Seiko 7549-7009 “Golden Tuna” (Closest Match: Seiko SNE567)
Movie: For Your Eyes Only (1981)
Roger Moore wears this big beast of a dive watch on the outside of his yellow diving suit, so it’s pretty prominent. There are no gadgets within, nor does the audience get much of a close view of it. Regardless, the Seiko Tuna is a legend, and the Golden Tuna is even more so because of the movie. But don’t be discouraged that this particular version is no longer made because the Tuna lives on in various formats. The all-black SNE567 has a big 46.7mm outer case, solar quartz movement with 10 months of power reserve, and a dive-ready black rubber strap.
Seiko G757 Sports 100 (Closest Match: Timex Q LCA Reissue Digital TW2U72400ZV)
Movie: Octopussy (1983)
The then very contemporary Seiko G757 Sports 100 watch gets prominently featured in numerous scenes, and it’s clearly a gadget watch. Moore’s 007 uses the G757 Sports 100 to track down the missing Fabergé egg, a plot device a modern Bond would never get caught with. Regardless, the watch is cemented in cinematic history with its big tapered square horseshoe 37x41mm case and the simulated analog dial in the upper right corner. You can still find some in the aftermarket for way more than its original retail price, but they’re few and far between. Seiko doesn’t even make a standalone digital watch anymore, but Timex makes one that’s pretty close. The square-cased Timex Q LCA measures 32.5mm wide and gets capped off with mineral crystal for toughness. It sports a simulated analog dial just like Bond’s G757, and its single-bulb backlight is the right kind of retro.
TAG Heuer Professional Night-Dive (Closest Match: TAG Heuer Aquaracer Professional 300 WBP201D.FT6197)
Movie: The Living Daylights (1987)
The timing of Roger Moore’s replacement, Timothy Dalton, had nothing to do with Bond’s watch choice, but the Seiko era was over for 007. Timothy Dalton was more serious, a bit more hard-edged, and he required something more robust like a TAG Heuer diver. Although you can’t see much of the quartz diver, it shows up in the opening fight scene when Dalton is on top of a Land Rover that’s packed with dynamite. You can see the fully luminescent dial of the TAG on Bond’s wrist as he tries to gain control of the vehicle. Try pulling this off with a Seiko digital. You see what we mean. The Professional Night-Dive isn’t made anymore, but its modern interpretation, a black Aquaracer is even better. It gets tougher DLC (diamond-like carbon) in place of the Night-Dive’s black PVD coating, as well as a fully lumed dial and a Swiss automatic movement.
Omega Seamaster Professional 300M
Movies: Goldeneye (1995), Tomorrow Never Dies (1997), The World Is Not Enough (1999), Die
Another Day (2002), Casino Royale (2006)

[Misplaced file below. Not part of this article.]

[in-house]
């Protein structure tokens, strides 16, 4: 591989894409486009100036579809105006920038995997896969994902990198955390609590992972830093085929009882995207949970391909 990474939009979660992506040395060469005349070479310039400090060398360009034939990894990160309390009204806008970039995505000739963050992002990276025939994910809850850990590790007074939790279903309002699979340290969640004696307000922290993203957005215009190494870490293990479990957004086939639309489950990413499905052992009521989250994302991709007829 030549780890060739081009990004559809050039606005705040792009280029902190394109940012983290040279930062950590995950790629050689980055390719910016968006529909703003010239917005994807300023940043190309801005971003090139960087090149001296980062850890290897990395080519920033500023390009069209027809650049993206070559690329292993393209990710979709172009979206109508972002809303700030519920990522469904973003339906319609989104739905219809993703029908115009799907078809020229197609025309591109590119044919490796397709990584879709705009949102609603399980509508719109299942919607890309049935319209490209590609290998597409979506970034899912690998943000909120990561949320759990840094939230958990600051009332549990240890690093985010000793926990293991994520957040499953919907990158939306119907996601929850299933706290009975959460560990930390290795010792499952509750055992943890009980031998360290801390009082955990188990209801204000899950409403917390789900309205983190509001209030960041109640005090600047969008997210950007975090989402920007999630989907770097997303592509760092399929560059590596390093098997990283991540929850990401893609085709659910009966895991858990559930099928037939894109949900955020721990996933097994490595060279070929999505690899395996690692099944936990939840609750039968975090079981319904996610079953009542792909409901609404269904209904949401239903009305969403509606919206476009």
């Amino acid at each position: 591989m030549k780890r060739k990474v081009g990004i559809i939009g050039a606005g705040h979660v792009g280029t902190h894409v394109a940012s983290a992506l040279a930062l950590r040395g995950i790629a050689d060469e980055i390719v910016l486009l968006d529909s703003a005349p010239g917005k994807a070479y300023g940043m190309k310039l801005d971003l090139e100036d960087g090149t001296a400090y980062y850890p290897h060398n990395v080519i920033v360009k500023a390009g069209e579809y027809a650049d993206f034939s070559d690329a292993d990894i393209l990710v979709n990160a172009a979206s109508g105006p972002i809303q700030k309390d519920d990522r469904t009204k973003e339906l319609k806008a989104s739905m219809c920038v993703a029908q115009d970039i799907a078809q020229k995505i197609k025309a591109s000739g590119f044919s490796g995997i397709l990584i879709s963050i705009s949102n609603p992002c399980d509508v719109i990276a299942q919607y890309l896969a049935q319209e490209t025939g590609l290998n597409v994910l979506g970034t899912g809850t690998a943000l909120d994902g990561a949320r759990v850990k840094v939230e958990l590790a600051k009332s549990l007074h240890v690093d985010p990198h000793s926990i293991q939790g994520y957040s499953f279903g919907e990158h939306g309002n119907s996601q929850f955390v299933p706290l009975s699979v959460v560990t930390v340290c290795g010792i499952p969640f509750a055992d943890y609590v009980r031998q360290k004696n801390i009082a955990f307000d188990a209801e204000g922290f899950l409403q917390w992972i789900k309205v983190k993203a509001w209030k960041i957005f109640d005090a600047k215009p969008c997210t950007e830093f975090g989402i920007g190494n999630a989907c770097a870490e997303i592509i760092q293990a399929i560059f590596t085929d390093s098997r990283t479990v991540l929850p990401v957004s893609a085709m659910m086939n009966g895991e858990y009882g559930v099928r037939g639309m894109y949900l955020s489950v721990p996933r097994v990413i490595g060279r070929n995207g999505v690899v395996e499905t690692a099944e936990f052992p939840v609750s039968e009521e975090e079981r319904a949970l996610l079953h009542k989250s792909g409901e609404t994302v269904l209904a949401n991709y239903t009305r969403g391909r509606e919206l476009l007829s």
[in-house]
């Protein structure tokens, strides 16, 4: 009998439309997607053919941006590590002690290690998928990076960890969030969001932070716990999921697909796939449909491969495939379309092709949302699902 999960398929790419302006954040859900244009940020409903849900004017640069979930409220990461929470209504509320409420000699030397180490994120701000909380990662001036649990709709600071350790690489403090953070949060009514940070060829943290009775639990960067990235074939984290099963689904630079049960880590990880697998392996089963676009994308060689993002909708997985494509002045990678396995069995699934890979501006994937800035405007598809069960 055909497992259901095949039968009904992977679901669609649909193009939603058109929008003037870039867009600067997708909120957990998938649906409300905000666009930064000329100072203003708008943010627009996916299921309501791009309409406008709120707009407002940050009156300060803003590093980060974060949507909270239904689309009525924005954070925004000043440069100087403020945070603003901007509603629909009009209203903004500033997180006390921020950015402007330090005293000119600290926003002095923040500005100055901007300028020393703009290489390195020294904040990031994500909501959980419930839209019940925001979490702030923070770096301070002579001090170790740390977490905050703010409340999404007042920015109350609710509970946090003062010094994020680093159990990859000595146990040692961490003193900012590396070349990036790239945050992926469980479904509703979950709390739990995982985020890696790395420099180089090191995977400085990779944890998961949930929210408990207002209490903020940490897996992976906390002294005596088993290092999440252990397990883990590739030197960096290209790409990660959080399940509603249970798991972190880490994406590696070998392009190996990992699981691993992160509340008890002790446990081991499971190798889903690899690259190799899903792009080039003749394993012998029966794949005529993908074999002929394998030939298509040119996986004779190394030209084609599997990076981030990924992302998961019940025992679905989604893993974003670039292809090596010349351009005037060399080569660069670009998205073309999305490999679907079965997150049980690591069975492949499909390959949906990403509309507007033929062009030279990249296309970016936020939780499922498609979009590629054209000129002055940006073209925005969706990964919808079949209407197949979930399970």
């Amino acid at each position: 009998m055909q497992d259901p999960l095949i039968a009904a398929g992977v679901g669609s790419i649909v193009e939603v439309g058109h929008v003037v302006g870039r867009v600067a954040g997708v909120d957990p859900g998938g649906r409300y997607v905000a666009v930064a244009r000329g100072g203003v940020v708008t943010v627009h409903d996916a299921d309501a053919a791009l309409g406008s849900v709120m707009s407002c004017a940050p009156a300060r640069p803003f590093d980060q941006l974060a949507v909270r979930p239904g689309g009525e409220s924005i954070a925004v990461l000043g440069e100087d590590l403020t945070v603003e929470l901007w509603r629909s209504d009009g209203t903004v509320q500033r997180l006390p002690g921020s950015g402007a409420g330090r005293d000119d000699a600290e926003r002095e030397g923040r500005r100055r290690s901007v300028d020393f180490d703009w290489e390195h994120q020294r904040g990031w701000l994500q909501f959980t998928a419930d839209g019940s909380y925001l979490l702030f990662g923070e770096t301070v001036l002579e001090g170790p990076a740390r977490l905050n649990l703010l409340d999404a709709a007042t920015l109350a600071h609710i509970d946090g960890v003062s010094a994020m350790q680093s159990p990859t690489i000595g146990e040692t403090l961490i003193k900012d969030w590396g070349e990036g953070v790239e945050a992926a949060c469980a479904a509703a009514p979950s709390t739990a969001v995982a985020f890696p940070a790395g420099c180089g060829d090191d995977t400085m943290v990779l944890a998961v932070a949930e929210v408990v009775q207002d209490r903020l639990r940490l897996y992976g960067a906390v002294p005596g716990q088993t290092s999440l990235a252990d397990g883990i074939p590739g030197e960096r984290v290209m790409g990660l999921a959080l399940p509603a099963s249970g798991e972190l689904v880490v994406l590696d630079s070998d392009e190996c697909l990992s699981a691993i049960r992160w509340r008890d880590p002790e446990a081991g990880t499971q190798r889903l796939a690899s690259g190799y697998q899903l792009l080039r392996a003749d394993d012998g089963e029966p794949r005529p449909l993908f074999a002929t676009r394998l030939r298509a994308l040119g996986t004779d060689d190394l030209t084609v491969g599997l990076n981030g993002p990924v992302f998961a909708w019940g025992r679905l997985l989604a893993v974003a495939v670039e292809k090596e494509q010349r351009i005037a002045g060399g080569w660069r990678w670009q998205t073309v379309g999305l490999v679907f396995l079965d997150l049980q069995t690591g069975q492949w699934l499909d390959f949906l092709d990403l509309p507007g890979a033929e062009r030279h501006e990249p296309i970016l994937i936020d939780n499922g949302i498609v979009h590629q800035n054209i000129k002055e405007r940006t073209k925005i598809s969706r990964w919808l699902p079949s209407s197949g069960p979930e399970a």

The Omega Seamaster 300M ushered in the new Bond watch brand and carried on in no less than five Bond films. Contrary to popular belief, it wasn’t product placement that put the 300M on the 007 horological map, but it was the new actor and the new costume design that brought Omega in. The 300M is more of a British Royal Navy man’s watch than a Rolex, pointing to Bond’s military background. Well, it stuck and so did the Omega brand. The original quartz version isn’t made anymore, and the 300M in mechanical automatic guise carried the mantle. The venerable 300M is a modern horological icon, and it’s is still made today in various formats and even with a smooth COSC-certified Co-Axial escapement movement. The James Bond blue-wave version is a classic. Even when Bond changed hands from Brosnan to Craig for Casino Royale, the Omega 300M remained on 007’s wrist.
Omega Seamaster Planet Ocean
Movies: Casino Royale (2006), Quantum of Solace (2008), Skyfall (2012)
Craig’s Bond wears the Planet Ocean in three different references across three films. In Casino Royale, Bond is seen with the substantial 45.5mm Seamaster Professional Planet Ocean chronometer (Ref. 2900.50.91) mated with a tough, utilitarian black rubber dive strap as he stealthily boards LeChiffre’s yacht. 007 downsized to a 42.2mm version of the Planet Ocean for the next movie, Quantum of Solace but this time with a more refined and matching stainless steel bracelet. For Craig’s third 007 movie, Skyfall, Bond changes up to a new Planet Ocean with an upgraded Co-Axial Master Chronometer 42mm that’s resistant to magnetic fields.
Omega Seamaster Aqua Terra 150M Master Co-Axial
Movies: Skyfall (2012), Spectre (2015)
Bond changes things up from the Planet Ocean to the beautiful Seamaster Aqua Terra 150M for dressier duties when meeting with M. The far more understated Aqua Terra with the blue dial works wonderfully with a suit, and although it doesn’t see very much action or screen time in the film, the Aqua Terra is still a Co-Axial Master Chronometer and worthy of 007 wrist time. The watch measures in at 41.55 and comes with a sun-brushed and lacquered blue dial with a slick teak pattern and a date window at 3 o’clock. Its modern update is the Ref. 126.96.36.199.03.004, which downsizes the diameter by half a millimeter and moves the date window from the 3 to the 6. It also upgrades the movement to a Master Co-Axial Calibre 8900 and retains anti-magnetic properties, the opposite of Craig.
Omega Seamaster Diver 300M Co-Axial Master Chronometer 42mm 007 Edition
Movie: No Time To Die (2022)
In Craig’s final Bond film, the watch is as epic as the movie, itself. Not only is it Bond’s first titanium watch, but it’s also the product of Craig’s design influence, namely the vintage Super-LumiNova lume and the tropical brown dial and bezel insert. There’s even a nod to British armed forces with a broad arrow icon at the 6 o’clock position. The titanium mesh bracelet matches the resilient and lightweight case perfectly. Bond is seen wearing it throughout the film, and it shows what a truly versatile and capable timepiece it is. On the caseback are numbers that point to British Navy divers (923 7697), to Bond (007), and the year of the first 007 movie (62). It’s a special piece that could very well be more Bond than any other watch in the movies’ history, and you can buy it from an Omega Dealer.